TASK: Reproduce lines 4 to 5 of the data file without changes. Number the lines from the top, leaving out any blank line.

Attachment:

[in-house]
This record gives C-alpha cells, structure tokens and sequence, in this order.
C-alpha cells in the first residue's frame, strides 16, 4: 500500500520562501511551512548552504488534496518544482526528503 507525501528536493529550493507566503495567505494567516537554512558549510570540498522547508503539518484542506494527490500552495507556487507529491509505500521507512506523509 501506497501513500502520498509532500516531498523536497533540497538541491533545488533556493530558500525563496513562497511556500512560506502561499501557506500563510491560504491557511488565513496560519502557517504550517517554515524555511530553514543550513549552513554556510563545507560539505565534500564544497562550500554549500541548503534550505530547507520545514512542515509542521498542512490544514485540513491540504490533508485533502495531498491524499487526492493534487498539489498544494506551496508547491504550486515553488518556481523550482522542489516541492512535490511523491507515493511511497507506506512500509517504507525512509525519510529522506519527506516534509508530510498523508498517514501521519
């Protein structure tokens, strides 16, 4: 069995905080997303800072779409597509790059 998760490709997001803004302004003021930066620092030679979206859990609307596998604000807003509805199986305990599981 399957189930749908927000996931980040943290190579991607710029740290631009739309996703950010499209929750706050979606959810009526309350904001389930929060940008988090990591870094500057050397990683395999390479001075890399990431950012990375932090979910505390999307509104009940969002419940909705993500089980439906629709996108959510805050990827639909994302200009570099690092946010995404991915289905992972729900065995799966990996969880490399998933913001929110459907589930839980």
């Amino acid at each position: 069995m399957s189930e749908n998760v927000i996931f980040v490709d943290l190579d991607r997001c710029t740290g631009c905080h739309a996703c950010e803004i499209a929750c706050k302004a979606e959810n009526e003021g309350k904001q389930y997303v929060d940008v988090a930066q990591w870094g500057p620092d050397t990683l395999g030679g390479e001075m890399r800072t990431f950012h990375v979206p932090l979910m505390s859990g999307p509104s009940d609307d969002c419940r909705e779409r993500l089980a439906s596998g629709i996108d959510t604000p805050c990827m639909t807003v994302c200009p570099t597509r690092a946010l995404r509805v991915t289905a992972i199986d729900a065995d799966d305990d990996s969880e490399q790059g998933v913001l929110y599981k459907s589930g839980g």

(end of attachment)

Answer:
């Protein structure tokens, strides 16, 4: 069995905080997303800072779409597509790059 998760490709997001803004302004003021930066620092030679979206859990609307596998604000807003509805199986305990599981 399957189930749908927000996931980040943290190579991607710029740290631009739309996703950010499209929750706050979606959810009526309350904001389930929060940008988090990591870094500057050397990683395999390479001075890399990431950012990375932090979910505390999307509104009940969002419940909705993500089980439906629709996108959510805050990827639909994302200009570099690092946010995404991915289905992972729900065995799966990996969880490399998933913001929110459907589930839980």
């Amino acid at each position: 069995m399957s189930e749908n998760v927000i996931f980040v490709d943290l190579d991607r997001c710029t740290g631009c905080h739309a996703c950010e803004i499209a929750c706050k302004a979606e959810n009526e003021g309350k904001q389930y997303v929060d940008v988090a930066q990591w870094g500057p620092d050397t990683l395999g030679g390479e001075m890399r800072t990431f950012h990375v979206p932090l979910m505390s859990g999307p509104s009940d609307d969002c419940r909705e779409r993500l089980a439906s596998g629709i996108d959510t604000p805050c990827m639909t807003v994302c200009p570099t597509r690092a946010l995404r509805v991915t289905a992972i199986d729900a065995d799966d305990d990996s969880e490399q790059g998933v913001l929110y599981k459907s589930g839980g």